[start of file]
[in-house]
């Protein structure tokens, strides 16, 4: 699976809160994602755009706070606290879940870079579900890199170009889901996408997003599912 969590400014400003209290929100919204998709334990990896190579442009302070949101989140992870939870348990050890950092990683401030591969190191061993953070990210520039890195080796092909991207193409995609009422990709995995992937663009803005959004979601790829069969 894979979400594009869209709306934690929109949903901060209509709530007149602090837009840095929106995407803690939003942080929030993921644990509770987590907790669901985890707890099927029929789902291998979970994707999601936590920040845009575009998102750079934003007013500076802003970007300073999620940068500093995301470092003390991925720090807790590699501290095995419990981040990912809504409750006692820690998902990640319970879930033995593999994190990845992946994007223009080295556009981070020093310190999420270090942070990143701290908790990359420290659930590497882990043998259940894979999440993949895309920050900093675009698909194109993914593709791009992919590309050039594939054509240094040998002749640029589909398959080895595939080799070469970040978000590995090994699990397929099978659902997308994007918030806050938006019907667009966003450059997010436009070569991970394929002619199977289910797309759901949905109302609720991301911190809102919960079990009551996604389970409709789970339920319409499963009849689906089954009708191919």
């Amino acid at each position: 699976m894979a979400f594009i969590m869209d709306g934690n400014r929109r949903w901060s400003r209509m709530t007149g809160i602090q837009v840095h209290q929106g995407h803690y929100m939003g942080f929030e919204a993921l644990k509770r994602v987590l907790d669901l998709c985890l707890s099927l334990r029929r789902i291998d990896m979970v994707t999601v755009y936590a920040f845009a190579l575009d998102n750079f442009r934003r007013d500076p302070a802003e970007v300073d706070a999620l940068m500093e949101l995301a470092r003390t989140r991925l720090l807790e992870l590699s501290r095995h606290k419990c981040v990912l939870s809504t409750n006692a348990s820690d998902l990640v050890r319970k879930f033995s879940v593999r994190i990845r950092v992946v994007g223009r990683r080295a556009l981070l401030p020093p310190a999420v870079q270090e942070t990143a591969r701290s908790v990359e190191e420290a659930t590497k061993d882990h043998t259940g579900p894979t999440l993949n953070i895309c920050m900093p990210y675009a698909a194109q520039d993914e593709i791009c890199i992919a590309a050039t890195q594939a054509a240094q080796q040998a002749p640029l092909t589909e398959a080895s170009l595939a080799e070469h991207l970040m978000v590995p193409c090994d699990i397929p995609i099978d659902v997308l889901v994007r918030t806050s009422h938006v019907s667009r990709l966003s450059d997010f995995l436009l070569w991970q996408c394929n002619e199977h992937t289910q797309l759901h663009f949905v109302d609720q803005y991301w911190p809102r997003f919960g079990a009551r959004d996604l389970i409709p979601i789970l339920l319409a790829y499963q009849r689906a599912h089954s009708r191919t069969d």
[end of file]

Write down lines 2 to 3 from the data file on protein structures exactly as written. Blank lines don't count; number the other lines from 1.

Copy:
């Protein structure tokens, strides 16, 4: 699976809160994602755009706070606290879940870079579900890199170009889901996408997003599912 969590400014400003209290929100919204998709334990990896190579442009302070949101989140992870939870348990050890950092990683401030591969190191061993953070990210520039890195080796092909991207193409995609009422990709995995992937663009803005959004979601790829069969 894979979400594009869209709306934690929109949903901060209509709530007149602090837009840095929106995407803690939003942080929030993921644990509770987590907790669901985890707890099927029929789902291998979970994707999601936590920040845009575009998102750079934003007013500076802003970007300073999620940068500093995301470092003390991925720090807790590699501290095995419990981040990912809504409750006692820690998902990640319970879930033995593999994190990845992946994007223009080295556009981070020093310190999420270090942070990143701290908790990359420290659930590497882990043998259940894979999440993949895309920050900093675009698909194109993914593709791009992919590309050039594939054509240094040998002749640029589909398959080895595939080799070469970040978000590995090994699990397929099978659902997308994007918030806050938006019907667009966003450059997010436009070569991970394929002619199977289910797309759901949905109302609720991301911190809102919960079990009551996604389970409709789970339920319409499963009849689906089954009708191919």
């Amino acid at each position: 699976m894979a979400f594009i969590m869209d709306g934690n400014r929109r949903w901060s400003r209509m709530t007149g809160i602090q837009v840095h209290q929106g995407h803690y929100m939003g942080f929030e919204a993921l644990k509770r994602v987590l907790d669901l998709c985890l707890s099927l334990r029929r789902i291998d990896m979970v994707t999601v755009y936590a920040f845009a190579l575009d998102n750079f442009r934003r007013d500076p302070a802003e970007v300073d706070a999620l940068m500093e949101l995301a470092r003390t989140r991925l720090l807790e992870l590699s501290r095995h606290k419990c981040v990912l939870s809504t409750n006692a348990s820690d998902l990640v050890r319970k879930f033995s879940v593999r994190i990845r950092v992946v994007g223009r990683r080295a556009l981070l401030p020093p310190a999420v870079q270090e942070t990143a591969r701290s908790v990359e190191e420290a659930t590497k061993d882990h043998t259940g579900p894979t999440l993949n953070i895309c920050m900093p990210y675009a698909a194109q520039d993914e593709i791009c890199i992919a590309a050039t890195q594939a054509a240094q080796q040998a002749p640029l092909t589909e398959a080895s170009l595939a080799e070469h991207l970040m978000v590995p193409c090994d699990i397929p995609i099978d659902v997308l889901v994007r918030t806050s009422h938006v019907s667009r990709l966003s450059d997010f995995l436009l070569w991970q996408c394929n002619e199977h992937t289910q797309l759901h663009f949905v109302d609720q803005y991301w911190p809102r997003f919960g079990a009551r959004d996604l389970i409709p979601i789970l339920l319409a790829y499963q009849r689906a599912h089954s009708r191919t069969d």